My F&M

Market Commentary 2nd Quarter 2014

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Two weeks ago in the latest GDP update, the U.S. economy was reported to have shrunk by the most since 2009.  Last week, the U.S. Stock market finished its strongest second quarter since 2009.  As Iraq seemed to all but spin out of control and Ukraine remains unresolved, stock market volatility declined to its lowest in seven years.  And as CPI inflation rose faster than it has in three years, Treasury yields fell to their lowest levels in a year.  

Don't try to think too much about this.  There's a single common denominator for disconnected market buoyancy: the Federal Reserve’s easy monetary policies.  This policy may be winding down, with an all but announced expiration date.   But it's still distorting markets.  We've seen this before, and we know it’s very unlikely to end well ... at some point.  

But that point can be a long time coming.  In the meantime, one gauge of market distortion is a measure of valuation popularized by Yale professor Dr. Robert Shiller.  He recently pointed out that on that basis the current high level of market valuation has been seen exactly three times before: in 1929, in 2000, and in 2007.  Investors may have collectively forgotten their Santayana (“Those who cannot remember the past are condemned to repeat it”), but we’re obliged to take our bearings from more than just the past few quarters.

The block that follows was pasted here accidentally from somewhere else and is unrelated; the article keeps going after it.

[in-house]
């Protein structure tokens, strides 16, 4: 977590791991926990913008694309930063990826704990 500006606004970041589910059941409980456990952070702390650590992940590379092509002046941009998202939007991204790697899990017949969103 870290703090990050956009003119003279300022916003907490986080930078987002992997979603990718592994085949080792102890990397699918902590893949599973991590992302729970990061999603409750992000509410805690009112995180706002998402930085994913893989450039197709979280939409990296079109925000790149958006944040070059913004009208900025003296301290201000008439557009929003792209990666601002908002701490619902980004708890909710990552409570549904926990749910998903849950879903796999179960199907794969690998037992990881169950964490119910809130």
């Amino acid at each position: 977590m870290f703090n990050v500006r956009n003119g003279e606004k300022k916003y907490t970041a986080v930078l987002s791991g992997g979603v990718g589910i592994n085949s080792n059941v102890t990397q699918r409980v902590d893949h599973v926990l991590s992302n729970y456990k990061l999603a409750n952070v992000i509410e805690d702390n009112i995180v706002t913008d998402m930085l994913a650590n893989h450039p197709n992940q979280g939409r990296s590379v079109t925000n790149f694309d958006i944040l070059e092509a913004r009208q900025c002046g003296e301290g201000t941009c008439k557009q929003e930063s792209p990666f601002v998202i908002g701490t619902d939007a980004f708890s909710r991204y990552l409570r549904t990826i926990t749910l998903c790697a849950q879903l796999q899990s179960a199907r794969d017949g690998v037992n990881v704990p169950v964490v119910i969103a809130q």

That said, it should be noted that high valuations might persist for a long time should currently low interest rates persist for many years.  We certainly don’t know what path rates may take.  But in that event, stock returns are merely likely to be low for a long time (low dividend yields with slow long term economic growth) which certainly beats the alternative (low dividend yields, slow economic growth, and valuations adjusting downward).  

Current conditions, of course, are not all dreary.  Home sales are picking up, the unemployment rate is down to 6.1%, private sector hiring in June was very strong, and virtually all observers expect the first quarter’s steep declines in GDP to have been just a weather-related blip.  But future long-term returns are never a function of current economic conditions.  Future long-term returns are, more than anything else, a function of starting valuations.  And current valuations dictate that we approach markets with caution from a long-term perspective.  Yet in spite of a lack of compelling opportunities across the entire investment spectrum, the opportunity cost of holding cash with zero yield requires that any such caution be modest in degree. 

In sum, the preceding is but a long way of saying to enjoy the ride - while it lasts - but prepare for potential setbacks in the near term and lower returns in the long run.